Human-Centered Design of Wearable Neuroprostheses and Exoskeletons

Jose L. Contreras-Vidal, Atilla Kilicarslan, He (Helen) Huang, Robert G. Grossman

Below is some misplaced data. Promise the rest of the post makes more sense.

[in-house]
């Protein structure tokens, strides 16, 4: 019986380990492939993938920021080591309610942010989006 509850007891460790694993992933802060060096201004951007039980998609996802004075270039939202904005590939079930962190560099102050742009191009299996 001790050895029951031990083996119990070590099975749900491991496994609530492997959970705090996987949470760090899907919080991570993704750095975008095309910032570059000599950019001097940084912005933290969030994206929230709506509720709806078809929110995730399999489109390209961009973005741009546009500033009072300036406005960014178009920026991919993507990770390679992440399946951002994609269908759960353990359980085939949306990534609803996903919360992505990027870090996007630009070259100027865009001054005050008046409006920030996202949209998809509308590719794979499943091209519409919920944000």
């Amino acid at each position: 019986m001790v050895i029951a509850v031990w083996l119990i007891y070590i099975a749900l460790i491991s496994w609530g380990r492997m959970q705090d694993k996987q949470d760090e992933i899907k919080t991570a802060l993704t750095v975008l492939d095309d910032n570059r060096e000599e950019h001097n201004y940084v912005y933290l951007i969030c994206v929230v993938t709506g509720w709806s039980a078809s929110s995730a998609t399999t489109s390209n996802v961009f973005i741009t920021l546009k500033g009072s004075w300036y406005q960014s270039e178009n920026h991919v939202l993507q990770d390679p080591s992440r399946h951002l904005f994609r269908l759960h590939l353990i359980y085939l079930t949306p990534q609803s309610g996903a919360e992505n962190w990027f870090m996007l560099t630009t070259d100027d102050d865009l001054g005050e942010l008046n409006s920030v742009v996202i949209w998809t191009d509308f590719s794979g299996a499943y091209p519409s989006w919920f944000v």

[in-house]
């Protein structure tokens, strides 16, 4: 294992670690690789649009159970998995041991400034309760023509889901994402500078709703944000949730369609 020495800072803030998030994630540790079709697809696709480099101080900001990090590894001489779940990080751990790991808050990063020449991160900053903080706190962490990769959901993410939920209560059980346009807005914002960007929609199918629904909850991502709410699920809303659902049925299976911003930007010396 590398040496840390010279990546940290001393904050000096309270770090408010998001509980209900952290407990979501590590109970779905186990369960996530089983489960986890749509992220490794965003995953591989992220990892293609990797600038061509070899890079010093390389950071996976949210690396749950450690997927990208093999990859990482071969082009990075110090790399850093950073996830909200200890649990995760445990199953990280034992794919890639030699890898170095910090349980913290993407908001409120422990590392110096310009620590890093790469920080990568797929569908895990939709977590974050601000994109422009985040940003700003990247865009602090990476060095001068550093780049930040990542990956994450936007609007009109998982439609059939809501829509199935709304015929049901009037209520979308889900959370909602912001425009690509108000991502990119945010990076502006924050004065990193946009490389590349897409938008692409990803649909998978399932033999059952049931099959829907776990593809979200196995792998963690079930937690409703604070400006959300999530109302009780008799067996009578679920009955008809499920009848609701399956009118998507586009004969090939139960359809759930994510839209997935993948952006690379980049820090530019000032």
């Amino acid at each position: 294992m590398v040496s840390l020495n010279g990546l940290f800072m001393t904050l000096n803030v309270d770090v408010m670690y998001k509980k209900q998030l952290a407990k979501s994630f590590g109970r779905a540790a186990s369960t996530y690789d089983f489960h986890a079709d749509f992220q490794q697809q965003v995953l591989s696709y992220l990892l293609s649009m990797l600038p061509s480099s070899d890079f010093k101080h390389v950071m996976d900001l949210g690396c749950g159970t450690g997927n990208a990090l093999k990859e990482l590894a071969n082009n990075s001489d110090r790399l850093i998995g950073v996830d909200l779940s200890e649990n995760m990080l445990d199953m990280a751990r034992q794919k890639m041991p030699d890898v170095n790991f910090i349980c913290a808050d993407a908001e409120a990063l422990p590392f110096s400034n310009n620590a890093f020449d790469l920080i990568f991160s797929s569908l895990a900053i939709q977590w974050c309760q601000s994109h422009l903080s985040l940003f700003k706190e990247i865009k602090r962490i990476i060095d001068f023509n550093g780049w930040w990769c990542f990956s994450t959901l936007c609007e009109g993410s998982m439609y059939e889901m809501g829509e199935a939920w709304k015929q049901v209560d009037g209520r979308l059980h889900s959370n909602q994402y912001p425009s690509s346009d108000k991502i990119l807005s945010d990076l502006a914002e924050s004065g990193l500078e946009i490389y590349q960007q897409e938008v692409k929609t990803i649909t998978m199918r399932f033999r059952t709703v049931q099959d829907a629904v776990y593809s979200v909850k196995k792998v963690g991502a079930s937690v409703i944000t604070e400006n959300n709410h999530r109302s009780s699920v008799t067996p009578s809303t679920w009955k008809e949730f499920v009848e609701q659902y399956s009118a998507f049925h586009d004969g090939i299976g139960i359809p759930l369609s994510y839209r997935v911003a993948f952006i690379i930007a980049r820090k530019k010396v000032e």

Human-centered design of wearable robots involves the development of innovative science and technologies that minimize the mismatch between humans’ and machines’ capabilities, leading to their intuitive integration and confluent interaction. Here, we summarize our human-centered approach to the design of closed-loop brain-machine interfaces (BMI) to powered prostheses and exoskeletons that allow people to act beyond their impaired or diminished physical or sensory-motor capabilities. The goal is to develop multifunctional human-machine interfaces with integrated diagnostic, assistive and therapeutic functions. Moreover, these complex human-machine systems should be effective, reliable, safe and engaging and support the patient in performing intended actions with minimal effort and errors with adequate interaction time. To illustrate our approach, we review an example of a user-in-the-loop, patient-centered, non-invasive BMI system to a powered exoskeleton for persons with paraplegia. We conclude with a summary of challenges to the translation of these complex human-machine systems to the end-user.

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